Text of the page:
Woodcock drawing

Plan Your Own American Woodcock Adventure


Gather friends or family to observe the woodcock’s amazing spring courtship display

In the Northeast, one of the first signs of spring is the appearance of the American Woodcock—a curiously entertaining bird that provides many opportunities to reflect on how culture, conservation, biodiversity, habitat, climate and ecology are all critically connected. And it’s easy to find woodcock showing off—if you know where to look. 


An American Woodcock resting on a log.

Plan your outing for an early evening from March 15 to May 30 for the best chance at observing these birds. Ideally a night with a bright moon for the best viewing.  Woodcocks stay hidden most of the day—you’ll want to plan your outing to start just before dusk so you can find a good patch.  If you need a light, use  a red-light or green-light flashlights which are easier on nocturnal wildlife. Bring something to sit on.

In Cambridge, you are most likely to find woodcocks at Lusitania Field near Fresh Pond or at Alewife Reservation near the parking lot on the north side. Occasionally you can also find woodcocks at Magazine Beach and Danehy Park, but these locations can be less reliable. 

A little further afield in Belmont, Rock Meadow is a great place to find many woodcock, as are the fields at Habitat. Arlington’s Great Meadow, the Fells, and Arlington reservation. Woodcock have even been spotted in Boston Common.

Look for an open grassy field with bushy, scrubby edges and listen carefully for a peent. You can play a recording here of peening here. It is a funny nasal sound that seems like it could have been a sound effect from a children’s cartoon or a frog.

As the peenting gets louder and faster keep your ears open for a different whirring sound and look up. Pick a night with a bright moon or you might not be able to see it. But even if you can’t see these them in the dark, you can still hear it and it is no less impressive.

Woodcock usually start and finish their display  in the same place, so if you’re most likely you might see one right after it lands.

The birds will do their dance repeatedly well into the night. If you are in a big field, you may have several displaying woodcocks to observe.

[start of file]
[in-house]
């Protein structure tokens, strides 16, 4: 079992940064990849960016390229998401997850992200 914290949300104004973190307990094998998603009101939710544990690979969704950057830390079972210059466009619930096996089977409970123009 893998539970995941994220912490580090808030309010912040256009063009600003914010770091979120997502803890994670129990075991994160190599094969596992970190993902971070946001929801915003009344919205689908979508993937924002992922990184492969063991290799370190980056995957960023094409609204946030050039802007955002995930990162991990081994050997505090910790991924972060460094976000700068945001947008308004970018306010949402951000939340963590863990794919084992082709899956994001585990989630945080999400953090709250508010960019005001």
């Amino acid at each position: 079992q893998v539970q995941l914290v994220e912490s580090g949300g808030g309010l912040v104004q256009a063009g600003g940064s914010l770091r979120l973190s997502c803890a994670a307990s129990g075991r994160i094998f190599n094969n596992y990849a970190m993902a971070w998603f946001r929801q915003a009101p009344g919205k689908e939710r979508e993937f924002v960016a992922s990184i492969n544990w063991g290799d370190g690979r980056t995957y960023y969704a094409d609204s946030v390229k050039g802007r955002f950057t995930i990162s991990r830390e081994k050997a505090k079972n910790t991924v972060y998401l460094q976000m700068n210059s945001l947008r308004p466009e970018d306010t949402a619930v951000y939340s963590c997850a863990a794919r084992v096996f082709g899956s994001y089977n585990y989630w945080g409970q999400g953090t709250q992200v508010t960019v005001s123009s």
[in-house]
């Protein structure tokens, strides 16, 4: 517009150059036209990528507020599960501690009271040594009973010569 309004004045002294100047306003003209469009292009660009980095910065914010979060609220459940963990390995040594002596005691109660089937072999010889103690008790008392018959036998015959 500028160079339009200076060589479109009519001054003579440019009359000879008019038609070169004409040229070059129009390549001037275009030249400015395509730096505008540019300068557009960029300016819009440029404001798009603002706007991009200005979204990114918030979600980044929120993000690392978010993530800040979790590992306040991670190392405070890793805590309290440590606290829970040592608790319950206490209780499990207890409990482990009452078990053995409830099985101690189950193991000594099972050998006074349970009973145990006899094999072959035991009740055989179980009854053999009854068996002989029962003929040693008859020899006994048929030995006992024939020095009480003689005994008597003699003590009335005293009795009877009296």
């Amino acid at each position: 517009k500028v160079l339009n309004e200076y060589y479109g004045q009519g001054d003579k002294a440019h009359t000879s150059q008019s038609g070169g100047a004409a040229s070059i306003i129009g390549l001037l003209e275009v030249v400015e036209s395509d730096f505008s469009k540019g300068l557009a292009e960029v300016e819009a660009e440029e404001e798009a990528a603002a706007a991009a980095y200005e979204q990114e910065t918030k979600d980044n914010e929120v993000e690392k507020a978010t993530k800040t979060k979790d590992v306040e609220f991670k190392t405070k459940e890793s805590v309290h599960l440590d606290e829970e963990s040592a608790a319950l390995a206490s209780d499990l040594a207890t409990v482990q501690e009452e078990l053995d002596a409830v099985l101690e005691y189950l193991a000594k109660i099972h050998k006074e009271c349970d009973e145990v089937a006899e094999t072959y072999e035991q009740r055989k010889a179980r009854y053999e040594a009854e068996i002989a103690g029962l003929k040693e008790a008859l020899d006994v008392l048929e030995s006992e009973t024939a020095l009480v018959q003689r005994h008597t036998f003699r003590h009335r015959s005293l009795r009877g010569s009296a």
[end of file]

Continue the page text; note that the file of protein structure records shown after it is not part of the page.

The Bird Made from Leftovers

The Timberdoodle. The Bog Sucker. The Hocompoke. The Mud Rocket. The Dood. The Labrador Twister. The Night Patridge. And the Brush Snipe.  Whatever you call it the American Woodcock is a true sign of spring in New England.

The Seneca people liked to say that the woodcock was from the leftover parts of other birds. And it’s true. It doesn’t look like its parts go together.

The latin name for these birds is Scolopax Minor. All the scolopax birds are sandpipers (also known as shorebirds). Woodcocks, though, are forest sandpipers.

The best woodcock habitat is young hardwood forest  not too far from water, with a thick  carpet of leaf litter on the ground—but not too deep. They also need access to about at least a 1/4 acre of semi-open space. Such a space might be created by wildfire, a large tree falling over,  or by human activity like farming. These open spaces serve as woodcock singing grounds. 

Woodcock bill


Woodcocks probe leaf litter for worms and larva. Decomposing leaf litter on the forest floor is full of all the essential stuff that native plants and trees need to grow and provides habitat for all kinds of critters.

But invasive earthworms from Europe and Asia break up the decomposing top layer and cause leaching. The organic matter decomposes too quickly, and nutrients become inaccessible to young plants. This makes it hard for young forests to become mature forests, and it also releases more carbon into the atmosphere. In fact, earthworms may be contributing to global warming as they extend their range northward.

Woodcocks help some by eating worms—they easily eat their own weight in earthworms every day. But  the impact of earthworms on northern forest may be irreversible.

Human can help by not buying worms for fishing, and by choosing sustainable energy and using less energy  over all


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